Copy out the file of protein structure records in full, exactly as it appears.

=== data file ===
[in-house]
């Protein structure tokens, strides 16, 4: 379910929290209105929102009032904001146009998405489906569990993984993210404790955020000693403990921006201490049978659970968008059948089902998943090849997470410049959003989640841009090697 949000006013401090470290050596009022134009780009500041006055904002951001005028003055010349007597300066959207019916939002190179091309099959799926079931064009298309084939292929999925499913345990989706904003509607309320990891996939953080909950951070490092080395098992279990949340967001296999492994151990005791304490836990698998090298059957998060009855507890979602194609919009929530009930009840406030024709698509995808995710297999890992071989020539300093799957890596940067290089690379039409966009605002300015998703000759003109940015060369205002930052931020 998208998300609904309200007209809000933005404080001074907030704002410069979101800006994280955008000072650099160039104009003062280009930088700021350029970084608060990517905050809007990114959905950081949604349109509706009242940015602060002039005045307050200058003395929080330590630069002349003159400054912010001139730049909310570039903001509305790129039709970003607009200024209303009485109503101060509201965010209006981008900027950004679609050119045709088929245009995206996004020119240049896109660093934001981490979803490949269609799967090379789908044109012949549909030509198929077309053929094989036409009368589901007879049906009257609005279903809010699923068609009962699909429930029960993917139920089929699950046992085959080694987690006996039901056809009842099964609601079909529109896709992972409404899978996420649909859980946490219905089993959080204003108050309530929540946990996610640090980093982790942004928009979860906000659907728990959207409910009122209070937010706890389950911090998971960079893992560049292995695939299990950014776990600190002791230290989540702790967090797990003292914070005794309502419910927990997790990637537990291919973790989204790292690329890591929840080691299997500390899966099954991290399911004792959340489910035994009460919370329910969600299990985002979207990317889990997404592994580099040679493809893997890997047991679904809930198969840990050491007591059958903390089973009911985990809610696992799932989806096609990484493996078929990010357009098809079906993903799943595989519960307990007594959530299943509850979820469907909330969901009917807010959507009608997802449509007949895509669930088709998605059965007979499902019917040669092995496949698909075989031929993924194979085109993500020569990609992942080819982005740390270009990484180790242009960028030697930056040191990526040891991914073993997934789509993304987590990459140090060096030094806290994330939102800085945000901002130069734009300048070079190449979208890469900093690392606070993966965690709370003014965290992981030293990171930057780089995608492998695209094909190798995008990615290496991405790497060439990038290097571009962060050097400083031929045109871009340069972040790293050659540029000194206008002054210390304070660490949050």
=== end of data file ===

[in-house]
């Protein structure tokens, strides 16, 4: 379910929290209105929102009032904001146009998405489906569990993984993210404790955020000693403990921006201490049978659970968008059948089902998943090849997470410049959003989640841009090697 949000006013401090470290050596009022134009780009500041006055904002951001005028003055010349007597300066959207019916939002190179091309099959799926079931064009298309084939292929999925499913345990989706904003509607309320990891996939953080909950951070490092080395098992279990949340967001296999492994151990005791304490836990698998090298059957998060009855507890979602194609919009929530009930009840406030024709698509995808995710297999890992071989020539300093799957890596940067290089690379039409966009605002300015998703000759003109940015060369205002930052931020 998208998300609904309200007209809000933005404080001074907030704002410069979101800006994280955008000072650099160039104009003062280009930088700021350029970084608060990517905050809007990114959905950081949604349109509706009242940015602060002039005045307050200058003395929080330590630069002349003159400054912010001139730049909310570039903001509305790129039709970003607009200024209303009485109503101060509201965010209006981008900027950004679609050119045709088929245009995206996004020119240049896109660093934001981490979803490949269609799967090379789908044109012949549909030509198929077309053929094989036409009368589901007879049906009257609005279903809010699923068609009962699909429930029960993917139920089929699950046992085959080694987690006996039901056809009842099964609601079909529109896709992972409404899978996420649909859980946490219905089993959080204003108050309530929540946990996610640090980093982790942004928009979860906000659907728990959207409910009122209070937010706890389950911090998971960079893992560049292995695939299990950014776990600190002791230290989540702790967090797990003292914070005794309502419910927990997790990637537990291919973790989204790292690329890591929840080691299997500390899966099954991290399911004792959340489910035994009460919370329910969600299990985002979207990317889990997404592994580099040679493809893997890997047991679904809930198969840990050491007591059958903390089973009911985990809610696992799932989806096609990484493996078929990010357009098809079906993903799943595989519960307990007594959530299943509850979820469907909330969901009917807010959507009608997802449509007949895509669930088709998605059965007979499902019917040669092995496949698909075989031929993924194979085109993500020569990609992942080819982005740390270009990484180790242009960028030697930056040191990526040891991914073993997934789509993304987590990459140090060096030094806290994330939102800085945000901002130069734009300048070079190449979208890469900093690392606070993966965690709370003014965290992981030293990171930057780089995608492998695209094909190798995008990615290496991405790497060439990038290097571009962060050097400083031929045109871009340069972040790293050659540029000194206008002054210390304070660490949050």